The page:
mSQL places no restriction on the number of tables "joined" during a query so if there were 15 tables all containing information related to an employee ID in some manner, and each table included the employee ID field to identify the employee, data from each of those tables could be extracted, by a single query. As mentioned before, a key point to note regarding joins is that you must qualify all field names with a table name. Remember that you must qualify every column name as soon as you access more than one table in a single select.

mSQL also supports table aliases so that you can perform a join of a table onto itself. This may appear to be an unusual thing to do but it is a very powerful feature if the rows within a single table relate to each other in some way. An example of such a table could be a list of people including the names of their parents. In such a table there would be multiple rows with a parent/child relationship. Using a table alias you could find out any grandparents contained in the table using the query below. The logic is to find any person who is the parent of someone’s parent.


SELECT t1.parent, t2.child from parent_data=t1, parent_data=t2

WHERE t1.child = t2.parent


The table aliases t1 and t2 both point to the same table (parent_data in this case) and are treated as two different tables that just happen to contain exactly the same data. Like any other join, the possible result set size is the multiplication of the number of rows in each table. If a table is joined with itself, this equates to N2 rows where N is the number of rows in the original table. Care must be taken to ensure that the result set is limited by the condition specified otherwise the query can take a very long time to complete and has the potential to fill your disk drive with temporary data as the query is processed.


The Delete Clause

The SQL DELETE clause is used to remove one or more entries from a database table. The selection of rows to be removed from the table is based on the same where statement as used by the SELECT clause. In the SELECT clause, the where condition is used to identify the rows to be extracted from the database. In the DELETE clause, the where condition identifies the rows that are to be deleted from the database. As with all SQL queries, if no where condition is provided, then the query applies to every row in the table and the entire contents of the table will be deleted. The syntax for mSQL's delete clause is shown below


DELETE FROM table_name

WHERE column OPERATOR value

[ AND | OR column OPERATOR value ]**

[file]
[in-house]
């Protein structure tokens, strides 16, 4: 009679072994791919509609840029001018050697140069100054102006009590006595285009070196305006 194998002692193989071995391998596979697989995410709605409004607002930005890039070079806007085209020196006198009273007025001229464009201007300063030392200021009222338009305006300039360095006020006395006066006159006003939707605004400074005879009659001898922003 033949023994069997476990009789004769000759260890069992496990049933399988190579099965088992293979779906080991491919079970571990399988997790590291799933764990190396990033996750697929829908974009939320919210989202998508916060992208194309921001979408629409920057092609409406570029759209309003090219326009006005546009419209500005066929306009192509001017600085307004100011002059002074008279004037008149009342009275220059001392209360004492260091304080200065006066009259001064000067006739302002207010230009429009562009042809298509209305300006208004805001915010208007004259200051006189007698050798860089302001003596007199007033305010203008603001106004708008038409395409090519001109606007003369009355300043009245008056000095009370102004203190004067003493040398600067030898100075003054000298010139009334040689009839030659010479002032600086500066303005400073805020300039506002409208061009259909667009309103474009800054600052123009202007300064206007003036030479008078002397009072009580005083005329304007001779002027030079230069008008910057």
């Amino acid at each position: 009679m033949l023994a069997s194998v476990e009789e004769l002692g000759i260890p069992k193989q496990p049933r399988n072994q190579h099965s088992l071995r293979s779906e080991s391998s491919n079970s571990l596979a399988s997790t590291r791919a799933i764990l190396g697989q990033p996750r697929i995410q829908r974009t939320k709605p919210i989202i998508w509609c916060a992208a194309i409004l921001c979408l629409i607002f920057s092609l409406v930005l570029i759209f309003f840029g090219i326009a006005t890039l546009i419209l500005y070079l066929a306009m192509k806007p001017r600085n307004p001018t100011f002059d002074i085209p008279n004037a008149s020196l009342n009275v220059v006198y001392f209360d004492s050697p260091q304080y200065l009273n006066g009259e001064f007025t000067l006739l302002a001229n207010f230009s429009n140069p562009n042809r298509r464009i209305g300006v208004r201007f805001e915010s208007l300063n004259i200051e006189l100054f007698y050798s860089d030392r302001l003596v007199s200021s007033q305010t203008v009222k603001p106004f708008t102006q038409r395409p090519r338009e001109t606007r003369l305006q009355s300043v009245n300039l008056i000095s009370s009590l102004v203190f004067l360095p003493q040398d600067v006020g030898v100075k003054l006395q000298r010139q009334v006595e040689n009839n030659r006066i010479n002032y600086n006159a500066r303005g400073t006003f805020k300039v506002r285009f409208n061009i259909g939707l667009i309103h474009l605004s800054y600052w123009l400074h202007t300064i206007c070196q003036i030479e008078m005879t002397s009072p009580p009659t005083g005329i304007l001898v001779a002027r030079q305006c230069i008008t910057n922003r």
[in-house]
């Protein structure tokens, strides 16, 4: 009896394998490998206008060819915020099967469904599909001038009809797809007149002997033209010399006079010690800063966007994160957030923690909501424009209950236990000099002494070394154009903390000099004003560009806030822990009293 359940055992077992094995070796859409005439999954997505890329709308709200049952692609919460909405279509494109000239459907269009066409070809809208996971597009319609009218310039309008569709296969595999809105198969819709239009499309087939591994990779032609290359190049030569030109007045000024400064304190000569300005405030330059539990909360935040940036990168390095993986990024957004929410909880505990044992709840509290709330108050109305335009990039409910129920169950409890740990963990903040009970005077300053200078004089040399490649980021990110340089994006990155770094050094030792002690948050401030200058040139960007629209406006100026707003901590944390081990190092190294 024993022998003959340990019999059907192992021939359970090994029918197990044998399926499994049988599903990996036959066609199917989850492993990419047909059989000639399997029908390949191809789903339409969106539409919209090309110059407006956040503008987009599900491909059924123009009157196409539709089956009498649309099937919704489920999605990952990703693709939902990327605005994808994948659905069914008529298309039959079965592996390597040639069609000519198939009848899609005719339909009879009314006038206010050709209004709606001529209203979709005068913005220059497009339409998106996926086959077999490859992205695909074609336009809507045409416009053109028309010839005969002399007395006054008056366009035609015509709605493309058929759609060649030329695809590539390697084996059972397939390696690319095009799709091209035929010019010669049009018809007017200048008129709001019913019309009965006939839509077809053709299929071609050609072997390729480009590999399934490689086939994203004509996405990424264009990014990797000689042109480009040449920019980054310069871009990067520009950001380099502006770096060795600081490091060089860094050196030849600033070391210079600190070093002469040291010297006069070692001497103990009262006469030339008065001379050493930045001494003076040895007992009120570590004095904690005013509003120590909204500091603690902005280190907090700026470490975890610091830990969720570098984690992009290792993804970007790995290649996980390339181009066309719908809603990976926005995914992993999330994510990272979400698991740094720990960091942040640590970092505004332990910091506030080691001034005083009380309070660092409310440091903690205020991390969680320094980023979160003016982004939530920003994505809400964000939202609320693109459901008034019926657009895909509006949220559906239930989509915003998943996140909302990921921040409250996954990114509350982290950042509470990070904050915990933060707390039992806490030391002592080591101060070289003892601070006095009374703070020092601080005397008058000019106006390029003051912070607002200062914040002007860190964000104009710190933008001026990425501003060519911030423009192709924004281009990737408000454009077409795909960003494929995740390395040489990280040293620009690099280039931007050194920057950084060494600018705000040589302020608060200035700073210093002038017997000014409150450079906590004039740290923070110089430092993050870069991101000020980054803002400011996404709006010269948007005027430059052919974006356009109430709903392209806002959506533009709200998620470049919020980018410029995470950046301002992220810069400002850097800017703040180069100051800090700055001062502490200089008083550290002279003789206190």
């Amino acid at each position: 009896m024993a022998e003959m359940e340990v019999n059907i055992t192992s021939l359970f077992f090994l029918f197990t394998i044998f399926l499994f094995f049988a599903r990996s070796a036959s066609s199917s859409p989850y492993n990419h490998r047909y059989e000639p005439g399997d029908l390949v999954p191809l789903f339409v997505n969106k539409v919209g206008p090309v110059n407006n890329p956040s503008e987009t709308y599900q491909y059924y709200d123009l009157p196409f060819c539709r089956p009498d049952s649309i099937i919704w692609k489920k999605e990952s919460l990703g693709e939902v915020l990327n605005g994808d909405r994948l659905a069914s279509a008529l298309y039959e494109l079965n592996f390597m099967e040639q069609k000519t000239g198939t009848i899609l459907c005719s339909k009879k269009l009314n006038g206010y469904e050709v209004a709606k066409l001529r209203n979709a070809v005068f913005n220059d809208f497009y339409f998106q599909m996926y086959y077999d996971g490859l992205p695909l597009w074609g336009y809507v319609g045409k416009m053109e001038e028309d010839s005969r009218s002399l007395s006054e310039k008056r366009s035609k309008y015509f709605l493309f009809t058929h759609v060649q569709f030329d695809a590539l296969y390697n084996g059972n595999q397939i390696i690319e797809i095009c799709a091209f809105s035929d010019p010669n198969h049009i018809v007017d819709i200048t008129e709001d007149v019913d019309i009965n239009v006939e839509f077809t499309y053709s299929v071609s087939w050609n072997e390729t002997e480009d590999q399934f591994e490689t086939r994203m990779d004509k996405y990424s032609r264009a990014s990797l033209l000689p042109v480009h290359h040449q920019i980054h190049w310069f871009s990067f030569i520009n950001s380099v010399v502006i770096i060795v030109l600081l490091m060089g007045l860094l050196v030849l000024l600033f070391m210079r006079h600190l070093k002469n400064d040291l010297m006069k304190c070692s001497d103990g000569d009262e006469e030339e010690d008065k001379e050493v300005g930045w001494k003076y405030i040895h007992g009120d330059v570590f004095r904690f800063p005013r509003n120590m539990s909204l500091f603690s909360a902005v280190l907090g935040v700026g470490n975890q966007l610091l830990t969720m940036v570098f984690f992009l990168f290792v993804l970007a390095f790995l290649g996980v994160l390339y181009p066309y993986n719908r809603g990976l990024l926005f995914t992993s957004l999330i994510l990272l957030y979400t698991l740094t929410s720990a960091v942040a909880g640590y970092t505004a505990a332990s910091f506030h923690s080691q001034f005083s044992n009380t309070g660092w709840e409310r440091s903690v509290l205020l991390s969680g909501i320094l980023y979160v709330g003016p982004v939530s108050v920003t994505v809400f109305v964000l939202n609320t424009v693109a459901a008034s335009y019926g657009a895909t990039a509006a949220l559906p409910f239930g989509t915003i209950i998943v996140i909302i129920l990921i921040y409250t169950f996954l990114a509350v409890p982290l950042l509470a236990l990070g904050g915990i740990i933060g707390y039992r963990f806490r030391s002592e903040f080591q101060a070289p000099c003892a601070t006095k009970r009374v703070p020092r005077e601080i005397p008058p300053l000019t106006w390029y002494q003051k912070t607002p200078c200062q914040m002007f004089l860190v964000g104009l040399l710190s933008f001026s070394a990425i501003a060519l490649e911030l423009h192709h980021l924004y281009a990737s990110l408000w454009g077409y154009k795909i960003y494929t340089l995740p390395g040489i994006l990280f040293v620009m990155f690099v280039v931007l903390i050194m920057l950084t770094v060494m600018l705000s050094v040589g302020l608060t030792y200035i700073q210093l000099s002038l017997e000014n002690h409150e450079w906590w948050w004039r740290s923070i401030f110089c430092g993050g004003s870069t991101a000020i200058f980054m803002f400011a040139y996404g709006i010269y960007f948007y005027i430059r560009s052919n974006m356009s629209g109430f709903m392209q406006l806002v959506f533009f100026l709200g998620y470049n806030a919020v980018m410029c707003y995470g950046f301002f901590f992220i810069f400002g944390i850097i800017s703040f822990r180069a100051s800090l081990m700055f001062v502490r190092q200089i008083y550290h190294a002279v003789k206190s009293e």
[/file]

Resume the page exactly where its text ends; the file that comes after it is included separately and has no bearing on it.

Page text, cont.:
OPERATOR can be <, >, =, <=, =, <>, LIKE, RLIKE, CLIKE, or SLIKE


An example of deleting a specific employee (identified by the employee ID number of the person) and also deleting every employee within a particular salary range is given below.


DELETE FROM emp_details WHERE emp_id = 12345

DELETE FROM emp_details WHERE salary > 20000 and salary < 30000

The Update Clause

The SQL update clause is used to modify data that is already in the database. The operation is carried out on one or more rows as specified by the where construct. If the condition provided in the where construct matches multiple rows in the database table then each matched row will be updated in the same way. The value of any number of fields in the matched rows can be updated. The syntax supported by mSQL is shown below.


UPDATE table_name SET column=value [ , column=value ]**

WHERE column OPERATOR value

[ AND | OR column OPERATOR value ]**

OPERATOR can be <, >, =, <=, =, <>, LIKE, RLIKE, CLIKE or SLIKE


For example

UPDATE emp_details SET salary=30000 WHERE emp_id = 1234

UPDATE emp_details SET salary=35000, dept=’Development’ where emp_id = 1234

C Programming API

Included in the distribution is the mSQL API library, libmsql.a. The API allows any C program to communicate with the database engine. The API functions are accessed by including the msql.h header file into your program and by linking against the mSQL library (using -lmsql as an argument to your C compiler). The library and header file will be installed by default into /usr/local/ Hughes/lib and /usr/local/Hughes/include respectively. An example compilation of a client application (my_app.c in this case) is shown below. The header file and API library are assumed to be in the default installation directory.


cc –c –I/usr/local/Hughes/include my_app.c

cc –o my_app my_app.c -L/usr/local/Hughes/lib -lmsql


Some versions of UNIX, usually those derived from SystemV, do not include the TCP/IP networking functions in the standard C library. The mSQL API library includes calls to the networking functions to facilitate the client/server nature of the API. On machines that do not include the networking functions in the standard C library, the compilation illustrated above would fail due to "unresolved externals" with reference to function names such as socket( ) and gethostbyname( ). If this occurs then the networking code must also be linked with the application. This is usually achieved by adding "-lsocket –lnsl" to the link command as shown below. If you continue to have problems, please consult the "socket" and "gethostbyname" manual pages of your system to determine the libraries you have to include in your link statement.


cc –c –I/usr/local/Hughes/include my_app.c

cc –o my_app my_app.c -L/usr/local/Hughes/lib -lmsql –lsocket –lnsl